He is an Editor for journals such as IEEE Trans. on Mobile Computing, Elsevier Ad Hoc Networks, ACM/Springer Wireless Networks (WINET), and Elsevier Nano Communication Networks. He was Guest Editor of special issues on self-organization, autonomic networking, and bio-inspired communication for IEEE Journal on Selected Areas in Communications (JSAC), Elsevier Ad Hoc Networks, and others. Dr. Dressler was General Chair of IEEE/ACM BIONETICS 2007 and IEEE/IFIP WONS 2011, TPC Co-Chair for IEEE VNC, IEEE VTC, and IEEE GLOBECOM, Area TPC Chair for IEEE INFOCOM, and Poster/Demo Chair for ACM MobiCom. He regularly serves in the TPC of networking conferences such as IEEE INFOCOM, IEEE ICC, IEEE GLOBECOM, and IEEE WCNC. Among others, Dr. Dressler wrote the textbook Self-Organization in Sensor and Actor Networks, published by Wiley in 2007. Dr. Dressler is an IEEE Distinguished Lecturer in the fields of inter-vehicular communication, self-organization, and bio-inspired and nano-networking.
Dr. Dressler is a Senior Member of the IEEE (COMSOC, CS, VTS) as well as a Senior Member of ACM (SIGMOBILE), and member of GI (KuVS). He is actively participating in the IETF standardization. His research activities are focused on adaptive wireless networking and self-organization methods with applications in wireless ad hoc and sensor networks, inter-vehicular communication, bio-inspired and nano-networking, and network security.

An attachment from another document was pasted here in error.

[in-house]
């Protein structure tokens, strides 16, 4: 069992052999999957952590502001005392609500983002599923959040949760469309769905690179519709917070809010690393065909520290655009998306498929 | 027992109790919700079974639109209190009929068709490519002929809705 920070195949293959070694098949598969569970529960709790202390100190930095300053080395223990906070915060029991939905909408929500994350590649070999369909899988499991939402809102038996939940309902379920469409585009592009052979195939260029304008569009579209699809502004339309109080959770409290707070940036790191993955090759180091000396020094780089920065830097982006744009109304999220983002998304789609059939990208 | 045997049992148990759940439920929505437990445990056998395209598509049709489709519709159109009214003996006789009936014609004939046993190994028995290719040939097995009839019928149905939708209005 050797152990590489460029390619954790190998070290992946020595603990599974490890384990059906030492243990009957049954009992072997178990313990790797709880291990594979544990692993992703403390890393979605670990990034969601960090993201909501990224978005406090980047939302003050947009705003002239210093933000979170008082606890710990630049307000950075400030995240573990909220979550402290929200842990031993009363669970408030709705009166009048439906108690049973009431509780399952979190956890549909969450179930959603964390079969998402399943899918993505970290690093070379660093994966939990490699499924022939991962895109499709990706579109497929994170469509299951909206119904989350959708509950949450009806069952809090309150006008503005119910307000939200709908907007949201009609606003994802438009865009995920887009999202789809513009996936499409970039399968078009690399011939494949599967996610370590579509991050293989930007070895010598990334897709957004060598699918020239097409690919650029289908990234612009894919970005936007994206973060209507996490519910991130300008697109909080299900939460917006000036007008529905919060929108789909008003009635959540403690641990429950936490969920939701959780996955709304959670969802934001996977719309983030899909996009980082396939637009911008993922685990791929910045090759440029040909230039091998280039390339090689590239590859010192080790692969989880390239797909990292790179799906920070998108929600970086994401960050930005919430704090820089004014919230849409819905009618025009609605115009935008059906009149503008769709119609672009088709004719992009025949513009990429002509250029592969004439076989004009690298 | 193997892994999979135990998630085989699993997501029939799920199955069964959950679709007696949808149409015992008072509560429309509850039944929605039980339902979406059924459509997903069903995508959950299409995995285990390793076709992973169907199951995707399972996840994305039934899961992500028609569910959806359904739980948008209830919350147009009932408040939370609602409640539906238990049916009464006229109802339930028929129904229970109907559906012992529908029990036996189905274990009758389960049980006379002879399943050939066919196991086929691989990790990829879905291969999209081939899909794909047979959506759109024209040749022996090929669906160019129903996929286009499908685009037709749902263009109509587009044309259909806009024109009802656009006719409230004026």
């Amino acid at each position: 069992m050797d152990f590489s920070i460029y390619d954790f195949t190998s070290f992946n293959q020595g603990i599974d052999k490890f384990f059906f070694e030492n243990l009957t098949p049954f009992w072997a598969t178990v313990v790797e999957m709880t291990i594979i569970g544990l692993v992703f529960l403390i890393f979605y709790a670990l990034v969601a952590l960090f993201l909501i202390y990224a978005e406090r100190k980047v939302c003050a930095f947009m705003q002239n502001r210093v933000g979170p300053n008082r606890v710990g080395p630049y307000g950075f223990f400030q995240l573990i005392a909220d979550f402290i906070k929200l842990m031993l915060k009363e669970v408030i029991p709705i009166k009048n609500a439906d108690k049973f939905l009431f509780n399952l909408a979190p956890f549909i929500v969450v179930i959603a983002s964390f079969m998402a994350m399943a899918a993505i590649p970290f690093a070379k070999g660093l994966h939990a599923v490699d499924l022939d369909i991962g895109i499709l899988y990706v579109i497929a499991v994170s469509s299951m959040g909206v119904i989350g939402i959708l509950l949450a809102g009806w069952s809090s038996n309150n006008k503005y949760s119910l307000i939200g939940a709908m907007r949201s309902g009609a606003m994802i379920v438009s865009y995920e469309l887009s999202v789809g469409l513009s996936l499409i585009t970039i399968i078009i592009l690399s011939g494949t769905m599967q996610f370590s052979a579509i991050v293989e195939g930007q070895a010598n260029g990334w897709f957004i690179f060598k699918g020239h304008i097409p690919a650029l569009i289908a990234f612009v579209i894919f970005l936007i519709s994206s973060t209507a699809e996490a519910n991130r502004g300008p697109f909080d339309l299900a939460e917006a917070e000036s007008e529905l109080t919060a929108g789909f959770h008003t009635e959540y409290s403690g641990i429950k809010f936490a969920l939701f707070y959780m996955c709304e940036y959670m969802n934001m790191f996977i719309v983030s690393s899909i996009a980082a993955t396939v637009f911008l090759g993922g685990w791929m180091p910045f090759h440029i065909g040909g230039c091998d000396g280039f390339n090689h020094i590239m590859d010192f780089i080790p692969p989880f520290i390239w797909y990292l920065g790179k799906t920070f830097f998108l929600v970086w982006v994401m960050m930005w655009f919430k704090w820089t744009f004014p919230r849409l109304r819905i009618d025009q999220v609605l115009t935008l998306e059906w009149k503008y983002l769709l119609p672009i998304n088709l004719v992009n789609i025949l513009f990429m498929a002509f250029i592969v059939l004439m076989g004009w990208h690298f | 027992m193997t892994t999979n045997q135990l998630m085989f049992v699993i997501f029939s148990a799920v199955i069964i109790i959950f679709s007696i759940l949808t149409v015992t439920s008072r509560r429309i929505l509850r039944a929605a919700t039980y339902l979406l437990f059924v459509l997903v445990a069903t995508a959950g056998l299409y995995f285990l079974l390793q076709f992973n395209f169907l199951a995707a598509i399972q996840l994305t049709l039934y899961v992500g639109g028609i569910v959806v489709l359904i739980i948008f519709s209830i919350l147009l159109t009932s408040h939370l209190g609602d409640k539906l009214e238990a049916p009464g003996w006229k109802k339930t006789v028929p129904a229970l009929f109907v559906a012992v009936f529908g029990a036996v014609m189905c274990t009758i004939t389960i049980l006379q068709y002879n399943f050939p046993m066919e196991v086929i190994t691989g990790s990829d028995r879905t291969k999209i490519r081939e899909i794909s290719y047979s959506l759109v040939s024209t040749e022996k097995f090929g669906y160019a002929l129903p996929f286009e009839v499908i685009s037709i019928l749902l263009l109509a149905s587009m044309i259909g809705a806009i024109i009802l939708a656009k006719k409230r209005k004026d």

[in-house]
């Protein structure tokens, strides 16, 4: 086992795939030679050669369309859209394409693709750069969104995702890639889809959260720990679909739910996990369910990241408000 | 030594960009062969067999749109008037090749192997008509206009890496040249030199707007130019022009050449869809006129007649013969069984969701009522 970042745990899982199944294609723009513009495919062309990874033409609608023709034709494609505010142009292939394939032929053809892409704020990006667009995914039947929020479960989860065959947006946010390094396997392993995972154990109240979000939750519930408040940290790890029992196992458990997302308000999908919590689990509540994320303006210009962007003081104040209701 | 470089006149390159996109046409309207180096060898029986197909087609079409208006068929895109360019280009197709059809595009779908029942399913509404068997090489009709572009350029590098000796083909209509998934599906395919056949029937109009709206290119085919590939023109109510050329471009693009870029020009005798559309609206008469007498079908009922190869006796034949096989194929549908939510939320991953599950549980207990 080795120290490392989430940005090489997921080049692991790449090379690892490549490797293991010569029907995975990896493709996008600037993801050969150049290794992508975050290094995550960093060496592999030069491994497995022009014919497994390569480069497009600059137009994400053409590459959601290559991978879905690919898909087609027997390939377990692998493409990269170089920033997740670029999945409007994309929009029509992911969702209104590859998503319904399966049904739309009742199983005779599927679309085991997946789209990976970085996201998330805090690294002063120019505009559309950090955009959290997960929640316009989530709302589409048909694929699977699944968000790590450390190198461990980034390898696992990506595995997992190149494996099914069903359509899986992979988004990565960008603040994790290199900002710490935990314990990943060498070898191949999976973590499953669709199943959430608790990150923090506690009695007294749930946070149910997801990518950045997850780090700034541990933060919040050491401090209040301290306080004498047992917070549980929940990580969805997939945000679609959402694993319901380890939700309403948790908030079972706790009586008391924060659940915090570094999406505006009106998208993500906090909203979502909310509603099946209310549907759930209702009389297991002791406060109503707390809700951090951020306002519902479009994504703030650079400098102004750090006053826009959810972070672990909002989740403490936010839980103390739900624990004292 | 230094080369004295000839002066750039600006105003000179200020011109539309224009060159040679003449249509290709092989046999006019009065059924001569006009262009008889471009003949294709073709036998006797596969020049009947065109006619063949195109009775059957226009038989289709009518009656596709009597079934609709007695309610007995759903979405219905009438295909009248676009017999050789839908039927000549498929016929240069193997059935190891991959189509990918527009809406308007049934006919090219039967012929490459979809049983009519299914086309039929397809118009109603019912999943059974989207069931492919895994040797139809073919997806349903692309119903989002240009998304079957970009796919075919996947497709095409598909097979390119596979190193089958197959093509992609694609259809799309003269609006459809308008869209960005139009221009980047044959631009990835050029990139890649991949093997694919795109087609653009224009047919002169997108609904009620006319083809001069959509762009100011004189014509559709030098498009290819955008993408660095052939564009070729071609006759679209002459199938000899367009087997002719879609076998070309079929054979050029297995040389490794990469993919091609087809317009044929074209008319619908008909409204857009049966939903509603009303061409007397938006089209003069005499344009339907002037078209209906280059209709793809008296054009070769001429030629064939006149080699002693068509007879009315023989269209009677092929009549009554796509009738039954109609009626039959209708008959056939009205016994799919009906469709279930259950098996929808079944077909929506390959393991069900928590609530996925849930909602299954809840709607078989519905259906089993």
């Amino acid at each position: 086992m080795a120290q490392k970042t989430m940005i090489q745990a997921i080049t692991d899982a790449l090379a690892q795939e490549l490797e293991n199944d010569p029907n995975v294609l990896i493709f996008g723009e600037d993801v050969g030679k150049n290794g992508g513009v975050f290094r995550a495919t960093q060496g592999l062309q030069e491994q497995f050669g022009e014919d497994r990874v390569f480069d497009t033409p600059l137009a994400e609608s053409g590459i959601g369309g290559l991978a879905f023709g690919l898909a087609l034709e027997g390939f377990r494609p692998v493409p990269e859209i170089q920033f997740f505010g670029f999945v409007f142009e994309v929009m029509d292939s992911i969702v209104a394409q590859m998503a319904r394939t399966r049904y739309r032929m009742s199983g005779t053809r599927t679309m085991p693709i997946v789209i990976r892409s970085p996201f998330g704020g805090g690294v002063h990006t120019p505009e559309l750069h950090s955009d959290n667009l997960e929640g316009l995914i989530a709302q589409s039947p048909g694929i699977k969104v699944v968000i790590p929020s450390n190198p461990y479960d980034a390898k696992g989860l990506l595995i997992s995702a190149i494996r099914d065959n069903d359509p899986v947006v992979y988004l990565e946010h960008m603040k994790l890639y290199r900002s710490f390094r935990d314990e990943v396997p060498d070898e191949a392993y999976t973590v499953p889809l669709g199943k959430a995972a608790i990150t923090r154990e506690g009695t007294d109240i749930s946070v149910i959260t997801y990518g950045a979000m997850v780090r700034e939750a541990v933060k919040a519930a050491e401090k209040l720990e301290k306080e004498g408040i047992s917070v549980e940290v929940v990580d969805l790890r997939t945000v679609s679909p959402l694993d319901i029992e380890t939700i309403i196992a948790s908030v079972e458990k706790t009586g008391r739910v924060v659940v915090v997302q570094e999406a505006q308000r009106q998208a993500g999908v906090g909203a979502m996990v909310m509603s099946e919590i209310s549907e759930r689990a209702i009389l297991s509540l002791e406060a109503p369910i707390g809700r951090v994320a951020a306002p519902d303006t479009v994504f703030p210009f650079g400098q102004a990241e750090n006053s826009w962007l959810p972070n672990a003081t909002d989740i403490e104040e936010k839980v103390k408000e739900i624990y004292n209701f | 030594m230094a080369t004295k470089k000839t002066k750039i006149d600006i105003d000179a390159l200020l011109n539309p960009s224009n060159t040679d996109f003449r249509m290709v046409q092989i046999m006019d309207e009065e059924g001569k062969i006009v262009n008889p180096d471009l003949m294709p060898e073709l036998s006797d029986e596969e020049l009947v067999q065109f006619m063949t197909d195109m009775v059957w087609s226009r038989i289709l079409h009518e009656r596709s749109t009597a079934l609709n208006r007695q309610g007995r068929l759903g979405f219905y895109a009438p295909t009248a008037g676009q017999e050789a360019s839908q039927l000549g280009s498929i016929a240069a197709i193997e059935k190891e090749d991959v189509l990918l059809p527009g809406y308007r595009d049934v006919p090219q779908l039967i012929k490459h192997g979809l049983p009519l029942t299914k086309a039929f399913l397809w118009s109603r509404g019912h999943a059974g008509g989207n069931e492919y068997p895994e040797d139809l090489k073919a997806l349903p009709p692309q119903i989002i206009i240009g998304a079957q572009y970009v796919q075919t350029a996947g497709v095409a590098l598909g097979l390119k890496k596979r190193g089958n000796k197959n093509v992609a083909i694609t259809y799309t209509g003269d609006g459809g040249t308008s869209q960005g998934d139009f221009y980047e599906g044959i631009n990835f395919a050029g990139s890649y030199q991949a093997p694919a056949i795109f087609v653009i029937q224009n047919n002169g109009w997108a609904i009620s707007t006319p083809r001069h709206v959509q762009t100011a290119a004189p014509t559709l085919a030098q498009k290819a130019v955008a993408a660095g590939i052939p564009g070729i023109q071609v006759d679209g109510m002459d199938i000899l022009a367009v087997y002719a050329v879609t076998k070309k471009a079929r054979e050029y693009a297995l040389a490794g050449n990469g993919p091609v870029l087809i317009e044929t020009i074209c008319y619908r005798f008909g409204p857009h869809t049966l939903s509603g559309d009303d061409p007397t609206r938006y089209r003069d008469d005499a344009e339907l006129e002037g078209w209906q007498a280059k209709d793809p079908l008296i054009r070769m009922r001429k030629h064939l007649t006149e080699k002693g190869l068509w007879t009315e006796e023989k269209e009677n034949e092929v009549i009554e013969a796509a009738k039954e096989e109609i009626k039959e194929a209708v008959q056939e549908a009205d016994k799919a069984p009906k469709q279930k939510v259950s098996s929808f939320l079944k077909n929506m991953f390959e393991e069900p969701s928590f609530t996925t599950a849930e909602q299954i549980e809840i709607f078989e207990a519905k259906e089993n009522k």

KEYNOTE 2, October 30, 09:00 – 10:00 »

Network Localization
Andrea Conti, ENDIF at University of Ferrara, Italy
Abstract: Network localization and navigation give rise to a new paradigm for communication and contextualization, enabling a variety of new applications that rely on position information of mobile nodes. This talk will present a brief technical overview of our recent activities with particular emphasis on cooperative network localization employing wideband wireless technology from theoretical and practical points of view. Location inference for tagged and untagged objects is considered. Case studies based on network experimentation will be presented.
Bio: Andrea Conti is with the University of Ferrara. He also holds Research Affiliate appointments at IEIIT, Consiglio Nazionale delle Ricerche, and at LIDS, Massachusetts Institute of Technology. His research interests involve theory and experimentation of wirless systems and networks including network localization, adaptive diversity communications, cooperative relaying techniques, and network secrecy. Dr. Conti is serving as an Editor for the IEEE Wireless Communications Letters and served as an Associate Editor for the IEEE Transactions on Wireless Communications. He is elected Chair of the IEEE Communications Society’s Radio Communications Technical Committee and is an IEEE Distinguished Lecturer. He is a recipient of the HTE Puska ́s Tivadar Medal and is co-recipient of the IEEE Communications Society’s Fred W. Ellersick Prize and of the IEEE Communications Society’s Stephen O. Rice Prize in the Field of Communications Theory.